Food Jar Fun

Being that August is National Picnic Month, this is the perfect time to break out your food jars and actually go on that hike you’ve been talking about—let’s all lose that extra poundage from sitting around the house! Well, I’m speaking for myself, anyway.

So here’s my thought on food jars and what they’re good for—to be honest, I’m not likely to cook something on my stove just to bring in my jar. Eh…not enough benefits for me, and I can’t see the point. BUT using raw ingredients and having my jar do the cooking? That to me is brilliant. I thought I’d try experimenting one weekend and was surprised to see how much fun I had.

I got these two recipes from the Zojirushi site; the ones for oatmeal:

And the one for rice porridge (called okayu in Japanese):

These are both made just by filling the jar with the raw, uncooked rice and oats, then filling with boiling water and letting it sit for a couple of hours. Both of these were impressive. If you haven’t yet tried this you’ll be amazed. The oatmeal was plenty warm enough to eat after a couple of hours—I could totally see myself bringing it to work and having it for breakfast. Especially since my commute used to be an hour-and-a-half!

The rice porridge blew me away. Even after what was probably over 4 hours, it was so hot you had to blow on it! It was amazing to me how you could get fully cooked rice from hard, raw grains without doing anything except to let it sit. Make your own adjustments—if you like it more soupy, use less rice and more hot water. And be sure to wash the rice good before you put it in the jar; it’ll keep it from getting too gluey at the bottom.

This led me to trying other things with these jars and here’s what I found out. It might seem obvious, but if you have a vacuum drink bottle to hold the hot water, you can make an Instant Ramen Kit to take anywhere. I have a 17oz. size food jar which was big enough to hold a full pack of ramen, the soup packet, some leftover chicken, corn, green onions and a pat of butter.

Bring your Ramen Kit on a picnic and pour the hot water from your bottle into the food jar. Let it sit for the normal amount of cooking time (around 5 min).

Done and delicious! You might need to make adjustments to the broth. Mine was a little salty so I simply thinned it some more with the extra hot water from my bottle. (Next time I’ll use less soup powder.)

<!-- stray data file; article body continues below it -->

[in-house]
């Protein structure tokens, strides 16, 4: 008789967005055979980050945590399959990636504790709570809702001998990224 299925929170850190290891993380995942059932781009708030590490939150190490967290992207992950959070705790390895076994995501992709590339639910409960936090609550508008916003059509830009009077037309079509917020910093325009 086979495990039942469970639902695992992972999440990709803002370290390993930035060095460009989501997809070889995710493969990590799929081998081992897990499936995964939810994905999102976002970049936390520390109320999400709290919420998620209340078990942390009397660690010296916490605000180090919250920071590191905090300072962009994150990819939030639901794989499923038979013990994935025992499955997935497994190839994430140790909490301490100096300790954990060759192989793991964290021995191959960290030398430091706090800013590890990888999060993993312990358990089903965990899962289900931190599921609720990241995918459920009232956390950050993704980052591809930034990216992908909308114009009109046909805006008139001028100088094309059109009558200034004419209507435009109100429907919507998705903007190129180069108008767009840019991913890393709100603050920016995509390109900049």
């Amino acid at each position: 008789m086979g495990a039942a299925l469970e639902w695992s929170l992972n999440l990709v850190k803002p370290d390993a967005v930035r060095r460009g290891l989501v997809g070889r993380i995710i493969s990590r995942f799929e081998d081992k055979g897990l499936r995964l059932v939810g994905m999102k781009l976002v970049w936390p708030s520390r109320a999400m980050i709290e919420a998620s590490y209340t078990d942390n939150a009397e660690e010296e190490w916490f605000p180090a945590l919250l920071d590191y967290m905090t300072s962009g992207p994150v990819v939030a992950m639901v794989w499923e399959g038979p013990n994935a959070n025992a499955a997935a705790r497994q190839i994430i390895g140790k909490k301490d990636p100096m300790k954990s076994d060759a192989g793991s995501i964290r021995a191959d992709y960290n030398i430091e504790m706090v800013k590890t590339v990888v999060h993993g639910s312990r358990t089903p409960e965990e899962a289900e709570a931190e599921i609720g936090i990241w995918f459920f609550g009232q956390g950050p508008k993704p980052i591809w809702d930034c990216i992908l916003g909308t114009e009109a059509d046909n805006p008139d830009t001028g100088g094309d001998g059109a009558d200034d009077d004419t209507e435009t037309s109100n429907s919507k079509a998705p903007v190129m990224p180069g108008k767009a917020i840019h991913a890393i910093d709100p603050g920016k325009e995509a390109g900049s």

Here’s my Korean style instant ramyeon, with shredded cheese added. My tip for this one: although delicious, don’t use cheese unless you’re OK with cleaning it out of your food jar afterward. Don’t get me wrong, the non-stick surface works great, but you will need to be able to scrub a little.

Here’s one I made up myself. Since the rice porridge was so successful, I decided to make my own version of a Lemon Rice Soup, based on the Greek avgolemono. It’s a lighter version because I didn’t want to put eggs or cream in it, but good idea, right?

I have to declare this a success as well! Very refreshing, ha-ha! The big difference between this soup and the rice porridge is that it uses hot broth stock instead of water to cook in the jar. But it made no difference—after a couple hours, it was ready to eat!

So that’s my report from my food jar lab. I think with more experimentation I could do even more with them. You should try too; thermal cooking is like science!

Products used in this post: Stainless Steel Food Jar SW-EAE35/50

Please note that these recipes were not tested by Zojirushi America.

All images by Bert Tanimoto ©2021

 

 

 

 

 

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About Bert Tanimoto

Oldish father (still) of two youngish (but now young adult) kids. Zojirushi enthusiast and professional writer. California resident with roots in Hawaii and Japan. Classic rock, popcorn movies, audio books, spam, sushi and cone filtered coffee. Guilty pleasures include donuts and pop bands like ABBA and Wham! Don't laugh, you should see my vinyl collection--I give hair bands and prog equal credit.

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